New ‘Trust Your Supplier’ network attracts major tech, telco, pharma, food, and manufacturing participants
IBM and Chainyard today announced Trust Your Supplier (TYS), a new blockchain network designed to improve supplier qualification, validation, onboarding, and life-cycle information management.
The Lowdown: The effort has already attracted participation from major firms including Anheuser-Busch InBev, Cisco, GlaxoSmithKline, Lenovo, Nokia, Schneider Electric, and Vodafone, according to company officials.
The Details: Built on IBM’s Blockchain Platform and leveraging Chainyard’s services, TYS creates digital passports for supplier identities and allows suppliers to share information with any permissioned buyer on the network. The goal is to reduce time and cost associated with qualifying, validating, and managing new suppliers while creating new business opportunities among suppliers and buyers, officials said.
Third-party validators, such as Dun & Bradstreet, Ecovadis, and RapidRatings, provide outside verification or audit capabilities directly on the network.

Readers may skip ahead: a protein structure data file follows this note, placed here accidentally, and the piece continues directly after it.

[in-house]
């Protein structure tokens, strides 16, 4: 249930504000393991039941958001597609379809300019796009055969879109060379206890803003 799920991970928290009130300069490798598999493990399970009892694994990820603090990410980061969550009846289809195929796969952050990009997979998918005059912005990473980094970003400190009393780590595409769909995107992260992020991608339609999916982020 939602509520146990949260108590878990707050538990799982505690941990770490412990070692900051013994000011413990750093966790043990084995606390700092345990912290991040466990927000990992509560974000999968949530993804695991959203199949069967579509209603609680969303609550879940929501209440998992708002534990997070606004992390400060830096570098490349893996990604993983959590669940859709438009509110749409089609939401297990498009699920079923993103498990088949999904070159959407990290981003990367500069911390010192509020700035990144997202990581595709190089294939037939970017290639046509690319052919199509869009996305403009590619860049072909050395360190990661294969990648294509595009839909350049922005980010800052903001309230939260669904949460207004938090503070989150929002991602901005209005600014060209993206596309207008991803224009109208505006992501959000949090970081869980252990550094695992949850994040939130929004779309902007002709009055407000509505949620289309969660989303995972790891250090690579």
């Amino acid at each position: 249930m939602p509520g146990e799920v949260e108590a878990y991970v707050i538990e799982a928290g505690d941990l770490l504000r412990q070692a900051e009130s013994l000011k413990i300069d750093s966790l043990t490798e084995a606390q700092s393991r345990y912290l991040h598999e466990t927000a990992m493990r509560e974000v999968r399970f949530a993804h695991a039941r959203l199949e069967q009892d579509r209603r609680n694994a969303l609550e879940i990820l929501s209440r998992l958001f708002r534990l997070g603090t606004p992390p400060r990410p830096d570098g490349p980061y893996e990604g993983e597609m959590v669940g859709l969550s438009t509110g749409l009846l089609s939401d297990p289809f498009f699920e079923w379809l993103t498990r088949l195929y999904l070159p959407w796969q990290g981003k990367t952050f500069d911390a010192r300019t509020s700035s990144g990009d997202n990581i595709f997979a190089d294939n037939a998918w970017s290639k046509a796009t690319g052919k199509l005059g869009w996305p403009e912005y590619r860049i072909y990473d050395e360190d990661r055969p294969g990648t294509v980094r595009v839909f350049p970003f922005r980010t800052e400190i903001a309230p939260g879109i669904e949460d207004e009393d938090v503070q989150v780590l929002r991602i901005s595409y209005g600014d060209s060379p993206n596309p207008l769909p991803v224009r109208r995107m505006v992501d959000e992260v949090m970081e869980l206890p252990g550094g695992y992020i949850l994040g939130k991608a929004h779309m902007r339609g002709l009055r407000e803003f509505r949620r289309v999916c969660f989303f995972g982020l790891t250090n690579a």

The Trust Your Supplier blockchain network can also connect existing procurement business networks by relaying supplier data required for exchanging purchase orders and invoices, without the need for suppliers to enter it in multiple networks.
The Impact: The Trust Your Supplier network is currently in limited availability with existing participants with plans for commercial availability later this year.
The Buzz: “Blockchain has the ability to completely transform how companies onboard and manage their supplier network for the future,” said Renee Ure, chief supply chain officer for Lenovo’s Data Center Group. “Through Trust Your Supplier, both buyers and suppliers will see the procurement benefits of blockchain through reductions in cost, complexity, and speed.”
“Working with IBM and Chainyard on this blockchain initiative represents a great opportunity for Nokia to further enhance our suppliers’ experience and optimize the onboarding process,” said Sanjay Mehta, vice president of procurement at Nokia. “Using the latest technology to address a classical challenge will be of benefit for everyone, and further increase the speed of using innovative solutions.”